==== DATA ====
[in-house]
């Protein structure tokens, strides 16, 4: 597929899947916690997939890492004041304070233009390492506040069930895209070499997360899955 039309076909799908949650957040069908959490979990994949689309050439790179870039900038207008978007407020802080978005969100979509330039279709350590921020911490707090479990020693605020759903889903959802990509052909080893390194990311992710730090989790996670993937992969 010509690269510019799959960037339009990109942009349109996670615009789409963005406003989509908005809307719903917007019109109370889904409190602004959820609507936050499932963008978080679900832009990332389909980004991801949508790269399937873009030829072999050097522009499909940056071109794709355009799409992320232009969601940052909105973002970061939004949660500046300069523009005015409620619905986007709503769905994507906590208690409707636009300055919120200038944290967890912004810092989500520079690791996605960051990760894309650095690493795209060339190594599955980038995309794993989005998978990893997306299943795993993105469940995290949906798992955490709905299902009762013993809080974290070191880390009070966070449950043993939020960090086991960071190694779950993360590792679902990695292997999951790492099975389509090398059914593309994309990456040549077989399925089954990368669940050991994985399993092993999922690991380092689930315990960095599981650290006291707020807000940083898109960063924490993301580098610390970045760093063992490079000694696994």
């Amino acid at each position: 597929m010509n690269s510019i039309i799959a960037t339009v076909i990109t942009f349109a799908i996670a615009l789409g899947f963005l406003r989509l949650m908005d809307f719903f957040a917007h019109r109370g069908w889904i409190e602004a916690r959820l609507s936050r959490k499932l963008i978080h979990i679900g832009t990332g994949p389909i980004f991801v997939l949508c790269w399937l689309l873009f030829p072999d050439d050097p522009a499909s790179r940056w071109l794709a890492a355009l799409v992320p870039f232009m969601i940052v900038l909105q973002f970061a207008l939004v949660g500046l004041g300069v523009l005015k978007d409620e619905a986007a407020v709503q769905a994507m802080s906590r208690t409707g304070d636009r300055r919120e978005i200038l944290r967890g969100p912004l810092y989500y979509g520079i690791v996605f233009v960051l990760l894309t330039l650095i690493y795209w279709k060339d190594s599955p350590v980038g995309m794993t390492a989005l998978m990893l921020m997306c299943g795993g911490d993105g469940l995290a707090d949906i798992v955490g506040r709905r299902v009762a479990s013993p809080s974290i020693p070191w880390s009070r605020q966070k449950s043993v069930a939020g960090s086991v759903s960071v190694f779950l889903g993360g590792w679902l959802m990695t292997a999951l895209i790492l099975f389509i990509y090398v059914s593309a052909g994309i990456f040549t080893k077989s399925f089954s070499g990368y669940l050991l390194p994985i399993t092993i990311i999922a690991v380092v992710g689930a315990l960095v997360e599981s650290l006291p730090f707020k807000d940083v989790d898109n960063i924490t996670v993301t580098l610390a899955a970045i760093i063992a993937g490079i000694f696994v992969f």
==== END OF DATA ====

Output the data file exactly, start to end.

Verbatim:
[in-house]
């Protein structure tokens, strides 16, 4: 597929899947916690997939890492004041304070233009390492506040069930895209070499997360899955 039309076909799908949650957040069908959490979990994949689309050439790179870039900038207008978007407020802080978005969100979509330039279709350590921020911490707090479990020693605020759903889903959802990509052909080893390194990311992710730090989790996670993937992969 010509690269510019799959960037339009990109942009349109996670615009789409963005406003989509908005809307719903917007019109109370889904409190602004959820609507936050499932963008978080679900832009990332389909980004991801949508790269399937873009030829072999050097522009499909940056071109794709355009799409992320232009969601940052909105973002970061939004949660500046300069523009005015409620619905986007709503769905994507906590208690409707636009300055919120200038944290967890912004810092989500520079690791996605960051990760894309650095690493795209060339190594599955980038995309794993989005998978990893997306299943795993993105469940995290949906798992955490709905299902009762013993809080974290070191880390009070966070449950043993939020960090086991960071190694779950993360590792679902990695292997999951790492099975389509090398059914593309994309990456040549077989399925089954990368669940050991994985399993092993999922690991380092689930315990960095599981650290006291707020807000940083898109960063924490993301580098610390970045760093063992490079000694696994």
């Amino acid at each position: 597929m010509n690269s510019i039309i799959a960037t339009v076909i990109t942009f349109a799908i996670a615009l789409g899947f963005l406003r989509l949650m908005d809307f719903f957040a917007h019109r109370g069908w889904i409190e602004a916690r959820l609507s936050r959490k499932l963008i978080h979990i679900g832009t990332g994949p389909i980004f991801v997939l949508c790269w399937l689309l873009f030829p072999d050439d050097p522009a499909s790179r940056w071109l794709a890492a355009l799409v992320p870039f232009m969601i940052v900038l909105q973002f970061a207008l939004v949660g500046l004041g300069v523009l005015k978007d409620e619905a986007a407020v709503q769905a994507m802080s906590r208690t409707g304070d636009r300055r919120e978005i200038l944290r967890g969100p912004l810092y989500y979509g520079i690791v996605f233009v960051l990760l894309t330039l650095i690493y795209w279709k060339d190594s599955p350590v980038g995309m794993t390492a989005l998978m990893l921020m997306c299943g795993g911490d993105g469940l995290a707090d949906i798992v955490g506040r709905r299902v009762a479990s013993p809080s974290i020693p070191w880390s009070r605020q966070k449950s043993v069930a939020g960090s086991v759903s960071v190694f779950l889903g993360g590792w679902l959802m990695t292997a999951l895209i790492l099975f389509i990509y090398v059914s593309a052909g994309i990456f040549t080893k077989s399925f089954s070499g990368y669940l050991l390194p994985i399993t092993i990311i999922a690991v380092v992710g689930a315990l960095v997360e599981s650290l006291p730090f707020k807000d940083v989790d898109n960063i924490t996670v993301t580098l610390a899955a970045i760093i063992a993937g490079i000694f696994v992969f």